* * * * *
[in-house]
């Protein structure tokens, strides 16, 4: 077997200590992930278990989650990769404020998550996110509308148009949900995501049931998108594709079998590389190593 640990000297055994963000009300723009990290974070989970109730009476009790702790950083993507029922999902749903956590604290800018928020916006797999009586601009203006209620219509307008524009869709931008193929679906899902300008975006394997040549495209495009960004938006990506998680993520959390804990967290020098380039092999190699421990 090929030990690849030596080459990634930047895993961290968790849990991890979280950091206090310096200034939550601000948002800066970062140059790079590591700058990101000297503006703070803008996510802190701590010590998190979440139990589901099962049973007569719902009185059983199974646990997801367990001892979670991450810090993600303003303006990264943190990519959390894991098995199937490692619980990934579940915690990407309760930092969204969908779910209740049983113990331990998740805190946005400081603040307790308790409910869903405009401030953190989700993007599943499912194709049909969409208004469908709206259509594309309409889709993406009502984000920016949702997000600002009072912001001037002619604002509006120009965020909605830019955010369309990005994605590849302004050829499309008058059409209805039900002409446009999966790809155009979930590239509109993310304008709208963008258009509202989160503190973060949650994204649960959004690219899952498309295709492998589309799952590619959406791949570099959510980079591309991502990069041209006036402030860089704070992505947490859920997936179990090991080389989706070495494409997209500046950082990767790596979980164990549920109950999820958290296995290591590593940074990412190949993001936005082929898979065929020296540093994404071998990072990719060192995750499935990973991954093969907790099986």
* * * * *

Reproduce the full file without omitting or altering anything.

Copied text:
[in-house]
């Protein structure tokens, strides 16, 4: 077997200590992930278990989650990769404020998550996110509308148009949900995501049931998108594709079998590389190593 640990000297055994963000009300723009990290974070989970109730009476009790702790950083993507029922999902749903956590604290800018928020916006797999009586601009203006209620219509307008524009869709931008193929679906899902300008975006394997040549495209495009960004938006990506998680993520959390804990967290020098380039092999190699421990 090929030990690849030596080459990634930047895993961290968790849990991890979280950091206090310096200034939550601000948002800066970062140059790079590591700058990101000297503006703070803008996510802190701590010590998190979440139990589901099962049973007569719902009185059983199974646990997801367990001892979670991450810090993600303003303006990264943190990519959390894991098995199937490692619980990934579940915690990407309760930092969204969908779910209740049983113990331990998740805190946005400081603040307790308790409910869903405009401030953190989700993007599943499912194709049909969409208004469908709206259509594309309409889709993406009502984000920016949702997000600002009072912001001037002619604002509006120009965020909605830019955010369309990005994605590849302004050829499309008058059409209805039900002409446009999966790809155009979930590239509109993310304008709208963008258009509202989160503190973060949650994204649960959004690219899952498309295709492998589309799952590619959406791949570099959510980079591309991502990069041209006036402030860089704070992505947490859920997936179990090991080389989706070495494409997209500046950082990767790596979980164990549920109950999820958290296995290591590593940074990412190949993001936005082929898979065929020296540093994404071998990072990719060192995750499935990973991954093969907790099986």